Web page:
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In a recent report, security consultants with Context Information Security revealed that two thirds of web apps are a security risk when it comes to cross site scripting and one in five risk being attack by SQL interjections. The report also suggests that the average number of vunerabilities is up per web app, offering cause for concern.
Should we, web app users, be concerned ourselves over the security concerns? Let’s investigate!
We’ve collected the top four reviews, roundups and how-to articles from across the AppStorm network in February. Whether you’re interested in Mac, iPhone, Web, or Android apps, there’s bound to be something you didn’t spot over the course of the month. Now would be a good time to explore a part of the AppStorm Network you’ve never seen before!
Thanks for reading AppStorm, and I hope you enjoy looking over some of our favourite posts from last month!
I always want things to stay fresh, be it groceries I buy or the apps I download. So, whenever there is an update to software I use, I dutifully grab it with both hands. When it comes to web apps, I love Google for keeping things fresh and new. They launch new services and update existing ones at breakneck pace.
Recently, Google rolled out a newer look across the board to all its apps. And two of the flagship apps – Gmail and Reader – got the brand new look rolled out universally, last week. One was welcomed with cheers, while the other wasn’t. Turns out, consistant branding and useful UIs are as easy to roll out as pressing a button and giving all of your sites the same color schemes.
Reading is an enjoyable experience irrespective of whether you read a book or an article online. It’s the quality of content that counts and not the mode of consumption. You can always read an article from a magazine at a later time, but it’s hard to do so online. Sure, you can use the bookmarking apps to store the links to read later, but isn’t the most elegant solution. That’s what Instapaper and Read It Later are for.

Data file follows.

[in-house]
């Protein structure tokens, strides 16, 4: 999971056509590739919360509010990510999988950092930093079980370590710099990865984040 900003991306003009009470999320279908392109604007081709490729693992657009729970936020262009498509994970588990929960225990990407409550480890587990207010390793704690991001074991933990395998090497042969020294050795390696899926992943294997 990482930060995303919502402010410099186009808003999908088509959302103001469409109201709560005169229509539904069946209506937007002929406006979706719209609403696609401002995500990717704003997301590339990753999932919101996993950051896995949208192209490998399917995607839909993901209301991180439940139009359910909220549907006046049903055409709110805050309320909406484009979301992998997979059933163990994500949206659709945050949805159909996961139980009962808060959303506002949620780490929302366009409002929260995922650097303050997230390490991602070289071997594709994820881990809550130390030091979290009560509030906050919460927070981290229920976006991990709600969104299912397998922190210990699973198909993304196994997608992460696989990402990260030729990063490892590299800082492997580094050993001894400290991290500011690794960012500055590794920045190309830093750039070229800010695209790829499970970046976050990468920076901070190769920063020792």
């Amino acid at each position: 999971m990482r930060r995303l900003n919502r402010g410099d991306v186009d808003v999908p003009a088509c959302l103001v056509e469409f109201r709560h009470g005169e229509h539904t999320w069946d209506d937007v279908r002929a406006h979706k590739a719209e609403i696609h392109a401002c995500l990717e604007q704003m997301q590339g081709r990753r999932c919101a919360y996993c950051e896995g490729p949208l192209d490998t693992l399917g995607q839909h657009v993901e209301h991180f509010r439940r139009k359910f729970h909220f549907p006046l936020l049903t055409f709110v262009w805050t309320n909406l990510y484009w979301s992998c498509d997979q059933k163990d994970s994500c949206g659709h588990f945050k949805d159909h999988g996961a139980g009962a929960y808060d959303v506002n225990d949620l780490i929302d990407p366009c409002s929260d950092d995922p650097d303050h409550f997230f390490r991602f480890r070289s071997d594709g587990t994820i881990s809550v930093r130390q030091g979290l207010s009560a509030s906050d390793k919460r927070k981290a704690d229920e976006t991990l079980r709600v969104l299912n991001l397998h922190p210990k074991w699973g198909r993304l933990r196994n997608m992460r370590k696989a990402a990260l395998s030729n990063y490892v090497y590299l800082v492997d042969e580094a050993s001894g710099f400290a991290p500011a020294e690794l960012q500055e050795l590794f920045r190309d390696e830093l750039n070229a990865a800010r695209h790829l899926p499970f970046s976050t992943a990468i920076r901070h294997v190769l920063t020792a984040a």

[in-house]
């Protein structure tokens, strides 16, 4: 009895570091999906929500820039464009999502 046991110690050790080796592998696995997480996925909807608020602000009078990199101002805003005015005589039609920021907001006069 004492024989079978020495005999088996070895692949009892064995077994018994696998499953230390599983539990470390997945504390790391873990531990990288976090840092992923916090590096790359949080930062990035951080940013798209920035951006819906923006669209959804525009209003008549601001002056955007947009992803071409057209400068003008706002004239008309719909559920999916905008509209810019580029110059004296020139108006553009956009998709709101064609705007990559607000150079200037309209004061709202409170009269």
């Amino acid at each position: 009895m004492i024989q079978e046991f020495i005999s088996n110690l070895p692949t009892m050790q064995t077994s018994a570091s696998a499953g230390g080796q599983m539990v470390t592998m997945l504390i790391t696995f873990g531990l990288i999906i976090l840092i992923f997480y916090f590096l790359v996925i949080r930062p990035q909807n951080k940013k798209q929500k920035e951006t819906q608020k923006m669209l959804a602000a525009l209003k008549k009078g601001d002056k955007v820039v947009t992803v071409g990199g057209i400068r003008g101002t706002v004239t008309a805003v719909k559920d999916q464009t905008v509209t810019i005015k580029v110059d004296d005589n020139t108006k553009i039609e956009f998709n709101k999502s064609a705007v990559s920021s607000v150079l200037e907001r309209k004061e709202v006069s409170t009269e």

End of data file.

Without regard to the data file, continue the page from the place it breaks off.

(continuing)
Instapaper recently released a massive and impressive update for iOS devices, while Read It Later has also recently announced a major revamp. Read It Later is an amazing app across all platforms, but when compared to Instapaper, the buzz it gets is far less. It isn’t like one app is less feature rich than the other. Both of them are used by hundreds of thousands, but Instapaper has an influential and vocal fan base.
After the break, let us take a sneak peek at the first batch of changes about to come to the Read It Later web app.
Facebook held a keynote at their f8 conference yesterday, demonstrating a bunch of new stuff, most importantly Timeline, the new face for profiles. Timeline is changing Facebook’s approach to user-centric pages drastically. It’s concentrating on showing a view of a person’s life, as shared through Facebook and a bunch of associated apps. I’ve been playing with the developer release of Timeline since it was announced, and have got to say, I love it!
The design changes Facebook is currently undergoing are fantastic, and look great on the site, but we shouldn’t forget the humble, dorm-based beginnings of the world’s largest social network. As the company has grown with more and more (and more and more and more) members, the design has seen many refinements. We’re going to have a look at it’s design timeline today, to get a glimpse of where it started and where it’s headed, at least for now.
Change is good. It helps keep things fresh and keeps boredom away. But too much of anything is good for nothing and that holds good for changes too. So, the folks at Facebook have been quietly busy and rolled out few notable updates to the World’s largest social network. At times I think if there is a wager between Google and Facebook to see who rolls out more updates in a calender year!
I don’t use a lot of features of Facebook, just like thousands of others. But from changing the way the feed looks like to sharing and privacy, everyone will feel the changes for sure this time. Predictably, there are loud voices complaining about yet another change, but at the end of the day, these new additons make Facebook more fun to use.